By Thomas Sellers Jr.
Not since the days of “Leave it Beaver” and “The Little Rascals” has a lemonade stand sparked such a buzz. Three children from Kankakee, Ill., took on the entrepreneurial challenge of their aunt and ended up raising nearly $300 for the Millington Crisis Center.
Cousins Maliyah Doggett and Zyaire Mitchell, both 8 years old, joined forces with Zyaire’s 4-year-old sister Denise to operate the Three Lemon Heads Lemonade Stand in the front yard of Tonya Doggett.
“We were trying to raise money for the Crisis Center,” Zyaire said. “We wanted to help those in need. Our auntie is teaching us how to value work and helping people.”
The trio’s annual trip to visit aunt Tonya became an exercise in running a business and developing a charitable spirit. The hard work of the children results in $606 raised.
Aunt Tonya had to use $36 for addition expenses to run the stand. The official profits were $570. The trio of partners agreed to take half of the proceeds and give the other 50% to the Crisis Center.
“I’m speechless,” Millington Crisis Center executive director Debra Sigee said. “I feel so honored. It’s so great to know these young people thought of us to give back. What they’re doing is more than some of our businesses do for the Crisis Center. This is just straight up awesome.
“I had read my email and was thrilled to learn the Millington Crisis Center received a Community Grant from Walmart and our grant is under review with Republic Services,” she continued. “Hours later I received a call about the children having a lemonade stand and half their proceeds were going to go to the Millington Crisis Center.”
Sigee and Crisis Center’s Patricia Warner were on hand for a ceremonial check presentation by the children.
“My husband and I made a point to go patronize and meet the young entrepreneurs working a lemonade stand and unselfishly wanted to give back to the community,” Sigee recalled. “It warmed my heart the Crisis Center was the chosen organization to receive half their proceeds when they close their business for the summer. I thank and appreciate everyone that visited the ‘The Three Lemon Heads Lemonade Stand’ to donate any amount for a refreshing cup of lemonade or purchase candy.
“People believe the Crisis Center receive local, state or federal funding and we do not,” she added. “The operation and maintenance of the Crisis Center is strictly based on the generosity of children like “The Three Lemon Heads Lemonade Stand”, organizations, businesses, individuals and churches. Along with the Crisis Center fundraiser at Goat Days and the upcoming Second Annual Battle of the Blues September 28.”
Sigee and Warner thanked the children and Maliyah, Zyaire and Denise gave the women insight on their business.
“We sold lemonade,” Denise said. “I handed out the receipts.”
The youngest Denise became known as “The Thank You Girl.” Meanwhile her brother had a trusted position.
“I handled the money,” he said.
There cousin Maliyah maybe had the most important role to customers.
“I handed out the lemonade,” she said.
Also assisting the children in their business venture was Mary Heburn building the stand. Aunt Tonya did the background work keeping up with inventory and preparing the lemonade.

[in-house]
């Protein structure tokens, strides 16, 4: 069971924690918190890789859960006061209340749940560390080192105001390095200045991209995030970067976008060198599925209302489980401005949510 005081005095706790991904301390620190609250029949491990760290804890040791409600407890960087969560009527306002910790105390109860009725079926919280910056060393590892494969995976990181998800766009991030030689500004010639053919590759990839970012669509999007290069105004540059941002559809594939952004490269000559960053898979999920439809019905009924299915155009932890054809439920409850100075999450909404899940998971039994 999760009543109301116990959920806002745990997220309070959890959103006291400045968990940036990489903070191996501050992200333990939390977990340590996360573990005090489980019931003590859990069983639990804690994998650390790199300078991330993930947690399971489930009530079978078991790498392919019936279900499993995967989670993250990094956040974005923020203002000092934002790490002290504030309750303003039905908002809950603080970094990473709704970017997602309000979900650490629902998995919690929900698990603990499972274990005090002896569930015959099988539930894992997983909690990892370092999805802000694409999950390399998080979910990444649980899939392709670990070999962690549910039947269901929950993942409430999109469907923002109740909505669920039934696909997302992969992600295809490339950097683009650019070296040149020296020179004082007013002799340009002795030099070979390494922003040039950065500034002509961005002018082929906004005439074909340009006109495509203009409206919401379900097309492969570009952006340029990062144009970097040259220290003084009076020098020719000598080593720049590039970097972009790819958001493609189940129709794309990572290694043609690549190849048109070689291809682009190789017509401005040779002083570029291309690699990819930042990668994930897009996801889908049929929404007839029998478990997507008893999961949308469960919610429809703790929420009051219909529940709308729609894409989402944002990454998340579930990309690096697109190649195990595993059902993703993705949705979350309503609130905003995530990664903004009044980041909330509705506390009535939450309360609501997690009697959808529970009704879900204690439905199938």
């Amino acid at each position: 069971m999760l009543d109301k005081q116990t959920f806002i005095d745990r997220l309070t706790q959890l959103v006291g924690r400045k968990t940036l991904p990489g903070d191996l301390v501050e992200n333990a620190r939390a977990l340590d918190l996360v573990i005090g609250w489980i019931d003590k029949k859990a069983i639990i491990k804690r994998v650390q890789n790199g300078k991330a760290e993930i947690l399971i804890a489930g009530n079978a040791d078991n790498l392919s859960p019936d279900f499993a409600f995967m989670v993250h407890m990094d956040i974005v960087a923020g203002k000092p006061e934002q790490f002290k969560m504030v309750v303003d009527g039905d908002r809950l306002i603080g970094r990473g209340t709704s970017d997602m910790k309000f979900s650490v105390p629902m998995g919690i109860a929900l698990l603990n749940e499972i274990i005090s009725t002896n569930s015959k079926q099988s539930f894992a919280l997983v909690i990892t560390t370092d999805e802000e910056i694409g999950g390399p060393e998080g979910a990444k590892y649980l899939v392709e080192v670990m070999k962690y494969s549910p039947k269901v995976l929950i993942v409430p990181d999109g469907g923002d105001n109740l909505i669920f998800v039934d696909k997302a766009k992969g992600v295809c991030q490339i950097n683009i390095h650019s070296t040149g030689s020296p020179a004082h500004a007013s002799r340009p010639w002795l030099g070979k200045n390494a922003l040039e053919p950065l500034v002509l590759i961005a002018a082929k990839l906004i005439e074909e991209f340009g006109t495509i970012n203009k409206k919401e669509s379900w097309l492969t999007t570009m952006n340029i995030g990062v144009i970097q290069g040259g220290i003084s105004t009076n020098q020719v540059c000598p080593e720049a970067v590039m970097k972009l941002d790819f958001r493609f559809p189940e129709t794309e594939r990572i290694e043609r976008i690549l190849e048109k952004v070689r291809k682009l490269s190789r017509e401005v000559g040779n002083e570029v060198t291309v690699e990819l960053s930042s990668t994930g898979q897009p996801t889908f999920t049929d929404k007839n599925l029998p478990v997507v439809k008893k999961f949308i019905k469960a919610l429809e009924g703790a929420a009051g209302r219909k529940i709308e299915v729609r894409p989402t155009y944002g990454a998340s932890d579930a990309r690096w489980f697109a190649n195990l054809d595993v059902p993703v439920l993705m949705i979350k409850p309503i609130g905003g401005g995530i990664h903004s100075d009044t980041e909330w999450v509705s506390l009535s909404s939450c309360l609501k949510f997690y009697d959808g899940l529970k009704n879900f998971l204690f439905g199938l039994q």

“It was something different to do,” Tonya said. “It was something for them to look back on and say I had my first job in the summer at the age of 8. I had my first job at 4. It was to give them skills, people skills.
“It helped them know how to handle a job, knowing you have to get up and be there,” she continued. “All that stuff is something I want them to understand. You want to make money but also be able to give back to your community.”
Those who stopped by the lemonade stand enjoyed the trip down memory lane. Tonya was glad the children got a life lesson out of the experience.
“They don’t need for anything,” she said. “I provide for all their needs. So we thought, why not give back. I wanted it to be local. So I thought of the Crisis Center.
“The stand just took everybody back,” Tonya added. “Everybody was laughing and reminiscing. Some would just stop and give a donation even when they didn’t want lemonade.”
The children said they learned the value of hard work and why it is important to give back at the end of the three weeks.
“First and foremost I hope they learn to give back and to work,” Aunt Tonya said. “Knowing they didn’t want to get up a lot of the time because it’s their summer. It’s supposed to be fun and games. But you get back over to your lemonade stand because you’ve got customers. You have to get back over to your job for two hours. You have a job to do.
Sigee said the Crisis Center is proud of the hard work displayed by the children and grateful for their generosity.
“Less than one percent of the businesses and churches in the area the Crisis Center provide services to their employees and members financially support the Crisis Center,” she said. “My hope from what children who worked hard this summer at their lemonade stand will inspire businesses and churches who had stopped years ago or never financially supported the Crisis Center will consider doing so on an annual or monthly basis.
“No amount is too small or too large,” Sigee added. “Life can be going perfect one day, but an unforeseen crisis can disrupt an individual or family life dramatically the next day regardless of your financial status.”
Sigee concluded charity starts at home and what Tonya taught her nieces and nephew will bless Millington today and into the future.
“I want to thank them for the bottom of my heart for what they did I appreciate the grant we received from Walmart,” she said. “But this is more touching because this is something I wouldn’t think any child would think of doing.”